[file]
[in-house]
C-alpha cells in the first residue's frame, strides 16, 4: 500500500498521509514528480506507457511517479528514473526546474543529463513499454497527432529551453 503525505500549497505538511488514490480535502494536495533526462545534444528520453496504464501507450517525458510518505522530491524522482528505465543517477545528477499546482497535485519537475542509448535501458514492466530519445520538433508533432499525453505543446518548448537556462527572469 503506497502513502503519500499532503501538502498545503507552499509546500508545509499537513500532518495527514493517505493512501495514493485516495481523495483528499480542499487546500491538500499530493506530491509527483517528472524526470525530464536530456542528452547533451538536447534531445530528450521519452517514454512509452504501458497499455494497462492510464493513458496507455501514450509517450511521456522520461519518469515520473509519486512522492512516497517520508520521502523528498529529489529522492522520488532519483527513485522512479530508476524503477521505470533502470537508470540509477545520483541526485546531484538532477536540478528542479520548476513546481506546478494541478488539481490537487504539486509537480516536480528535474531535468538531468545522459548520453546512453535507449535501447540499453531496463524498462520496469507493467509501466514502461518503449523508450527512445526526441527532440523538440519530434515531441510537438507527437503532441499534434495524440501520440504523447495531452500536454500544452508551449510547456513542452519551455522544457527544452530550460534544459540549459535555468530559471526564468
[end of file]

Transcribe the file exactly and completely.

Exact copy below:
[in-house]
C-alpha cells in the first residue's frame, strides 16, 4: 500500500498521509514528480506507457511517479528514473526546474543529463513499454497527432529551453 503525505500549497505538511488514490480535502494536495533526462545534444528520453496504464501507450517525458510518505522530491524522482528505465543517477545528477499546482497535485519537475542509448535501458514492466530519445520538433508533432499525453505543446518548448537556462527572469 503506497502513502503519500499532503501538502498545503507552499509546500508545509499537513500532518495527514493517505493512501495514493485516495481523495483528499480542499487546500491538500499530493506530491509527483517528472524526470525530464536530456542528452547533451538536447534531445530528450521519452517514454512509452504501458497499455494497462492510464493513458496507455501514450509517450511521456522520461519518469515520473509519486512522492512516497517520508520521502523528498529529489529522492522520488532519483527513485522512479530508476524503477521505470533502470537508470540509477545520483541526485546531484538532477536540478528542479520548476513546481506546478494541478488539481490537487504539486509537480516536480528535474531535468538531468545522459548520453546512453535507449535501447540499453531496463524498462520496469507493467509501466514502461518503449523508450527512445526526441527532440523538440519530434515531441510537438507527437503532441499534434495524440501520440504523447495531452500536454500544452508551449510547456513542452519551455522544457527544452530550460534544459540549459535555468530559471526564468